Today, on International Day of Forests, think about the last time you had a walk in a forest. You probably enjoyed its beauty and calmness, the picturesque scenery, the hushed sounds and inhaling its fresh air. Although these wonderful things seem to be free, they have a tremendous value. This value is not easy to assess. How do you put a financial value on ecosystem services? Yet we have to place an appropriate value on them to understand what is at stake if we destroy them.
Forests are very valuable. Recent research assesses the value of the services provided by forests at $16.2 trillion per year and wetlands' services at $26.4 trillion per year. Together, this is more than 50% of global GDP! You might think this mostly represents the value of the timber resources. Actually, more valuable than the timber produced are the services provided by forests - services like the production of fresh air, the purification of water, the protection against erosion or noise. Tropical forests have been drastically decreasing in the last decade. This is in contrast to boreal and temperate forests, which are the main forest types in the pan-European region. In the past 15 years the area covered by forest in this region has increased by 30 million ha, approximately the size of the United Kingdom! UNECE has contributed to this success story by actively promoting the sustainable management of forests in close cooperation with FAO. I have personally made a very modest contribution by planting 10 hectares of new forest on my farm in Denmark.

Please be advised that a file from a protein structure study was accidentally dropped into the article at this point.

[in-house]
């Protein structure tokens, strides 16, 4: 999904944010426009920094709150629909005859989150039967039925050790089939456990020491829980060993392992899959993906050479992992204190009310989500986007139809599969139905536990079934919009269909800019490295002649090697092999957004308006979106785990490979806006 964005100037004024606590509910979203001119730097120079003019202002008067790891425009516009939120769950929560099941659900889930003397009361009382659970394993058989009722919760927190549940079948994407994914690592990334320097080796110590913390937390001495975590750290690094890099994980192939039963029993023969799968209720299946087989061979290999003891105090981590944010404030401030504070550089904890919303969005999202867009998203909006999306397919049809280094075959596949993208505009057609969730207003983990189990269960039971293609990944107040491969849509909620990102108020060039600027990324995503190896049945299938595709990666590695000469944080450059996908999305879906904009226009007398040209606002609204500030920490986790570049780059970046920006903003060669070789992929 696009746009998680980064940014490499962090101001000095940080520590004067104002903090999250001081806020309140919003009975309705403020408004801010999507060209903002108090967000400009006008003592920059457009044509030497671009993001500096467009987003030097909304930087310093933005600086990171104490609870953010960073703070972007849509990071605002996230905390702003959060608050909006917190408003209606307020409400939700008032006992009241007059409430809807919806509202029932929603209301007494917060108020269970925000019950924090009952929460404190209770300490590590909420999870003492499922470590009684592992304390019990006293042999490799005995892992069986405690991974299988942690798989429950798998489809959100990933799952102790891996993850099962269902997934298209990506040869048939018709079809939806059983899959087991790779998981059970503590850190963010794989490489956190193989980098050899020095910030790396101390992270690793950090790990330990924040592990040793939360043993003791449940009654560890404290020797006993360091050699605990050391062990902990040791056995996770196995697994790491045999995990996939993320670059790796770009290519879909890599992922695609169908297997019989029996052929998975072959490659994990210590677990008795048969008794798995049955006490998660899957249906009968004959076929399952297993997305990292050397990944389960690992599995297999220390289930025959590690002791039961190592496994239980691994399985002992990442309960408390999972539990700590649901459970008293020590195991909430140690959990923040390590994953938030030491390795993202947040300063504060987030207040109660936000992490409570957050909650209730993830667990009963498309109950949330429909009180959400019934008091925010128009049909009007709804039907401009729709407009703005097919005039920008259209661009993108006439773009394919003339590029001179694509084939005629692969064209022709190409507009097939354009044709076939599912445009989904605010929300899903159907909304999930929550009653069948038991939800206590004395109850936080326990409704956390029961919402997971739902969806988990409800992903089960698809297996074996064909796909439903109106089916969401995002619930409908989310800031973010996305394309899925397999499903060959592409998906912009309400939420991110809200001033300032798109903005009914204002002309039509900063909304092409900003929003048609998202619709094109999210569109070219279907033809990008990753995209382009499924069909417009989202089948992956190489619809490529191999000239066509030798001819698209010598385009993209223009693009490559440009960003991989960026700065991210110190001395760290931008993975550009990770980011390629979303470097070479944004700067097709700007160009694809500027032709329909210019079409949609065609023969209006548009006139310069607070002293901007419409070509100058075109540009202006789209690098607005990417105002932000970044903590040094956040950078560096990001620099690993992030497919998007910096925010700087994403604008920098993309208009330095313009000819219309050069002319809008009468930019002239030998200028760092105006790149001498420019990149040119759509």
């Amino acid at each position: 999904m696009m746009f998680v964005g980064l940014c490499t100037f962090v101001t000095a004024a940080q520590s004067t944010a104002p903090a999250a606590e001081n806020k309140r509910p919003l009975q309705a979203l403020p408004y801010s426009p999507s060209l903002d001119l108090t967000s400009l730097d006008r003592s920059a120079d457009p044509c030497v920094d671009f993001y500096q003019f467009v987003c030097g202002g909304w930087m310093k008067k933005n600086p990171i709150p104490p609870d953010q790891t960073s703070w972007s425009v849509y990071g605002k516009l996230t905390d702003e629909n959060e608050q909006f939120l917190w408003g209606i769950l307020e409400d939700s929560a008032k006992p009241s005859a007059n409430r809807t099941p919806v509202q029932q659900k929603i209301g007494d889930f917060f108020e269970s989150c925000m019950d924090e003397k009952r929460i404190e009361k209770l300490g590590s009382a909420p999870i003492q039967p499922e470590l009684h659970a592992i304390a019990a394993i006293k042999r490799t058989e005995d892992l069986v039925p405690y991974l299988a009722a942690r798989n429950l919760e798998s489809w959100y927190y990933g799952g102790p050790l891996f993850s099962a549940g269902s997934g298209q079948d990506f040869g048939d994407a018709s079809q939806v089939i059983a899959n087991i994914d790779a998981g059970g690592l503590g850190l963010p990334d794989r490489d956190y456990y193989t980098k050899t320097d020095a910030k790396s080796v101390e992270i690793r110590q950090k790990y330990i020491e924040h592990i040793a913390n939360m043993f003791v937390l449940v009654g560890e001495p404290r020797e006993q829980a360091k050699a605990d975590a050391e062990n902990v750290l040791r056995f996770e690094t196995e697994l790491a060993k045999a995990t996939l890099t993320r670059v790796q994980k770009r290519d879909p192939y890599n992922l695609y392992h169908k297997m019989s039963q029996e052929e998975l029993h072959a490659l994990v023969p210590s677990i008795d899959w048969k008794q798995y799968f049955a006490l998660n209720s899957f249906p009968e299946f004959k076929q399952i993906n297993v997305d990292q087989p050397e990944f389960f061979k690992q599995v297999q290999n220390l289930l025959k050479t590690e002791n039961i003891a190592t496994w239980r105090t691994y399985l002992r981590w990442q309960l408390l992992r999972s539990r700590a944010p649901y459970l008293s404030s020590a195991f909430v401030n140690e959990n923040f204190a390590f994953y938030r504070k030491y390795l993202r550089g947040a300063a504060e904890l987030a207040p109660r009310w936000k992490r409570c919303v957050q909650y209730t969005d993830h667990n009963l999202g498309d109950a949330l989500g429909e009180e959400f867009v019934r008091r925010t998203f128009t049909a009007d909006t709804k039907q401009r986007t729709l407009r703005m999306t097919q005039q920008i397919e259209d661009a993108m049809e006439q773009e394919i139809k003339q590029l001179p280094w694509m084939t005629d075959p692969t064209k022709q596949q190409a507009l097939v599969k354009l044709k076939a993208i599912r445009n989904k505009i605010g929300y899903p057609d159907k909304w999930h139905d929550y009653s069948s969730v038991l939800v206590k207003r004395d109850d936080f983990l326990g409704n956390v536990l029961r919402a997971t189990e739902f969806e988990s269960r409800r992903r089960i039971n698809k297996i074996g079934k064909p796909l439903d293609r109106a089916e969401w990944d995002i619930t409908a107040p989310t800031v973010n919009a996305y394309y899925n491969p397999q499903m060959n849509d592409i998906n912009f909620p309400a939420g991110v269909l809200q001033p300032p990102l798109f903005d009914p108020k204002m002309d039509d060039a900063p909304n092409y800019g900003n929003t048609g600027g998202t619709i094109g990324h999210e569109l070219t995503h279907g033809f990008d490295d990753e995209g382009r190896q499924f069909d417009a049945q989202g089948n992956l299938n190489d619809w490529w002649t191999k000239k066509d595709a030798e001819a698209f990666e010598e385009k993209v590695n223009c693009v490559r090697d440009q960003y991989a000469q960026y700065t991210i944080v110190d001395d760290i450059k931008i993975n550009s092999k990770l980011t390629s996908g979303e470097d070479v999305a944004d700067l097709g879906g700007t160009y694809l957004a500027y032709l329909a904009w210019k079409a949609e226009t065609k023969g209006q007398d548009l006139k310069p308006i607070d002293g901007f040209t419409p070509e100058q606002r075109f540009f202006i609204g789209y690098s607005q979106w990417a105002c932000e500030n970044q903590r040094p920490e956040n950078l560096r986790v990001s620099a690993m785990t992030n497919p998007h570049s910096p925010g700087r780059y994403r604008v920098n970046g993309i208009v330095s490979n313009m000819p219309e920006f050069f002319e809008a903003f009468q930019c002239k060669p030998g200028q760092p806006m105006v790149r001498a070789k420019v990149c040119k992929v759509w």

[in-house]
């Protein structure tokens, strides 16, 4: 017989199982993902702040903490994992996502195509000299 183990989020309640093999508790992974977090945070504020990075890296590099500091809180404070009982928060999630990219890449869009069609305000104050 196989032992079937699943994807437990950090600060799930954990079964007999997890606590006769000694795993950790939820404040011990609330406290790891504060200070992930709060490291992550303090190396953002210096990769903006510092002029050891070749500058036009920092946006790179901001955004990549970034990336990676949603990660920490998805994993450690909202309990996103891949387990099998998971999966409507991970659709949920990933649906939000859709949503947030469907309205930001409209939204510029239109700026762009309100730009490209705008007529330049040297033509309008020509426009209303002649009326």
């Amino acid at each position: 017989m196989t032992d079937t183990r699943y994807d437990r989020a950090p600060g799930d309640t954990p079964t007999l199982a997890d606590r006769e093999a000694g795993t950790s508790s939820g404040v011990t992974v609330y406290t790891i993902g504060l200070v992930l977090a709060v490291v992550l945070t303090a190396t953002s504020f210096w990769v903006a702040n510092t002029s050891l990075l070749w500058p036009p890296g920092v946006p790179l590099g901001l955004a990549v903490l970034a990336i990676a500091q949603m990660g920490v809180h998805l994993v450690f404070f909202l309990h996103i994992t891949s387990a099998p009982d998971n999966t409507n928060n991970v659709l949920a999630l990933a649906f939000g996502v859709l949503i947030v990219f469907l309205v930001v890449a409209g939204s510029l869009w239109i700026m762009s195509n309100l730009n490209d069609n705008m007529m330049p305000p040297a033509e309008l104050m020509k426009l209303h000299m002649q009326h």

Fresh water is even more valuable for all forms of life. From a global perspective, freshwater renewal is the most valuable ecosystem service, according to the earth index. Its estimated value is almost equivalent to global GDP. These numbers also highlight the tremendous value of ecosystems that are closely linked to the generation of fresh waters, including forests. The renewal of water supplies is highly dependent on filtering soils and healthy wetland and forest ecosystems. Wetlands, which are diverse and productive ecosystems, are especially threatened by degradation and conversion to other uses. The decrease of wetlands between 1997 and 2011 was estimated to be 142 million ha, at a cost of $9.9 trillion/year. This loss is 40 times higher than my home country's economic value (GDP Denmark $250.4 billion).
Within the Sustainable Development Goals, the international community set a target to "ensure the conservation, restoration and sustainable use of terrestrial and inland freshwater ecosystems and their services, in particular forests, wetlands, mountain and drylands" (Goal 15). However, what blocks progress on Goal 15 is often that the value of these ecosystems is too often ignored in macroeconomic policy debates. A better understanding of the economic value of ecosystems is an important factor helping policy makers in all countries to take appropriate action.
Think about the great gifts we receive from forests the next time you drink a glass of tap water.